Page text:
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It hasn’t rained much this spring, but it has rained enough to green up our corner of the world for that brief season before Texas gets insanely hot and mostly brown. And it’s early enough in that season (even though the season arrived a month late this year) that the mowers are still in storage, and you get to see the full flowering of the unlikely life that takes root in the untended margins of the city. Black-eyed-susans and firewheels at the base of the onramp, delicate purple dots of verbena at the edge of the pavement, Gaura in the desire path, prairie coneflower along the side of the road. Thursday morning I came upon this little patch of beeblossom in bloom behind the abandoned lighting factory, hiding the old tires beneath an explosion of native wildflowers mixed in with the invasive grasses, right by the gate where the big fat trucks come and go with their loads of new motor oil.
The Easter Bunny was nearby, sleeping it off in his car.
The snapdragon has already overgrown the hitch of the old trailer I use as my home office, and the passion vine is crawling back up the chainlink at the front of our place. Friday I saw the first flower hiding behind those lush green leaves, tempting you with the wondrous trip you would take if you dared to eat it.
The Internet would have you believe that you really can eat it, even if you are not a Gulf fritillary caterpillar who can eat nothing else. Every part of the plant has some medicinal value, if you believe the ethnobotanists. The Cherokee and Houma people had their uses, and the populist medical practitioners of antebellum America adopted them and explored their own. One site, noting the contemporary usefulness of the mandala-like flower as a remedy for circular thinking, cites Felter and Lloyd’s discussion of the subject in King’s American Dispensatory, an herbal medicine guide first published in 1854 :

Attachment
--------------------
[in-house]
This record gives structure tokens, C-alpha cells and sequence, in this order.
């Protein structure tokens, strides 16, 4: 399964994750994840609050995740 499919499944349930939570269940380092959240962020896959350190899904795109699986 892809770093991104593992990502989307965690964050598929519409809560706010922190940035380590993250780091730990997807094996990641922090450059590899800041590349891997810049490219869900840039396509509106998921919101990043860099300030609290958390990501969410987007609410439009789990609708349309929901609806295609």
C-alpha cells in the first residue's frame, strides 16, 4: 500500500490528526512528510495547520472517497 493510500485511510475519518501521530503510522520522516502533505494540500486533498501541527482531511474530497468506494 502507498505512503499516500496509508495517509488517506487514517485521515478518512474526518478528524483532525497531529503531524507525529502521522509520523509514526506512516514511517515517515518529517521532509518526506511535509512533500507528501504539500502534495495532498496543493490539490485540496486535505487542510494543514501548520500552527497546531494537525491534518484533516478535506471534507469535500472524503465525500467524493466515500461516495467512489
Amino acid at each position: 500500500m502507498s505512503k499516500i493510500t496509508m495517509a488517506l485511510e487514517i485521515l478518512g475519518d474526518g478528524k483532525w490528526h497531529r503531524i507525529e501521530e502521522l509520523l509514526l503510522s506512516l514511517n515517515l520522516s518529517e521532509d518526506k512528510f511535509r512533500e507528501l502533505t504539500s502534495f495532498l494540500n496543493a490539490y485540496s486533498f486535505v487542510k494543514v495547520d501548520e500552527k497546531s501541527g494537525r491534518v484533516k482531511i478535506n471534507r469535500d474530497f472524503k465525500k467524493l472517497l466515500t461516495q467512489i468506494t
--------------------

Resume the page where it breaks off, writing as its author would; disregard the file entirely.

Passiflora was introduced into medicine in 1839 or 1840 by Dr. L. Phares, of Mississippi, who, in the New Orleans Medical Journal, records some trials of the drug made by Dr. W. B. Lindsay, of Bayou Gros Tete, La. The use of the remedy has been revived within recent years, Prof. I. J. M. Goss, M. D., of Georgia, having introduced it into Eclectic practice. Prof. Goss, who introduced it to the Eclectic profession, employed the root and its preparations. We know of physicians who prefer the tincture of the leaves, and others still, who desire the root with a few inches of the stem attached.